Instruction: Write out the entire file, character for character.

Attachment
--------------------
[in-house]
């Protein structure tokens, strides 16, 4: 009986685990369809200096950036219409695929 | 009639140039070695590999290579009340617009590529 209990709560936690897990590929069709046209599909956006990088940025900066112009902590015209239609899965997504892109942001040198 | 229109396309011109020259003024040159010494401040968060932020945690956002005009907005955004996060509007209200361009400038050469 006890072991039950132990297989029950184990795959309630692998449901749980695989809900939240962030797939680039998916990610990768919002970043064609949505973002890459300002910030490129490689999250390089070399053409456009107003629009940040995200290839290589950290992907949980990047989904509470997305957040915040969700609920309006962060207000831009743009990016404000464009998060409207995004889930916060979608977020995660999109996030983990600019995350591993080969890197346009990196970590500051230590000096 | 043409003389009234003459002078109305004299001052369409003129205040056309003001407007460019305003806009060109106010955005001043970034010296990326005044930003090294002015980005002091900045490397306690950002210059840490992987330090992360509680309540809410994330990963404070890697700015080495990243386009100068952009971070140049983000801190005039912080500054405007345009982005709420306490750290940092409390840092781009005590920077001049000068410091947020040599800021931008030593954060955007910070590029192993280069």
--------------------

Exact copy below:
[in-house]
């Protein structure tokens, strides 16, 4: 009986685990369809200096950036219409695929 | 009639140039070695590999290579009340617009590529 209990709560936690897990590929069709046209599909956006990088940025900066112009902590015209239609899965997504892109942001040198 | 229109396309011109020259003024040159010494401040968060932020945690956002005009907005955004996060509007209200361009400038050469 006890072991039950132990297989029950184990795959309630692998449901749980695989809900939240962030797939680039998916990610990768919002970043064609949505973002890459300002910030490129490689999250390089070399053409456009107003629009940040995200290839290589950290992907949980990047989904509470997305957040915040969700609920309006962060207000831009743009990016404000464009998060409207995004889930916060979608977020995660999109996030983990600019995350591993080969890197346009990196970590500051230590000096 | 043409003389009234003459002078109305004299001052369409003129205040056309003001407007460019305003806009060109106010955005001043970034010296990326005044930003090294002015980005002091900045490397306690950002210059840490992987330090992360509680309540809410994330990963404070890697700015080495990243386009100068952009971070140049983000801190005039912080500054405007345009982005709420306490750290940092409390840092781009005590920077001049000068410091947020040599800021931008030593954060955007910070590029192993280069």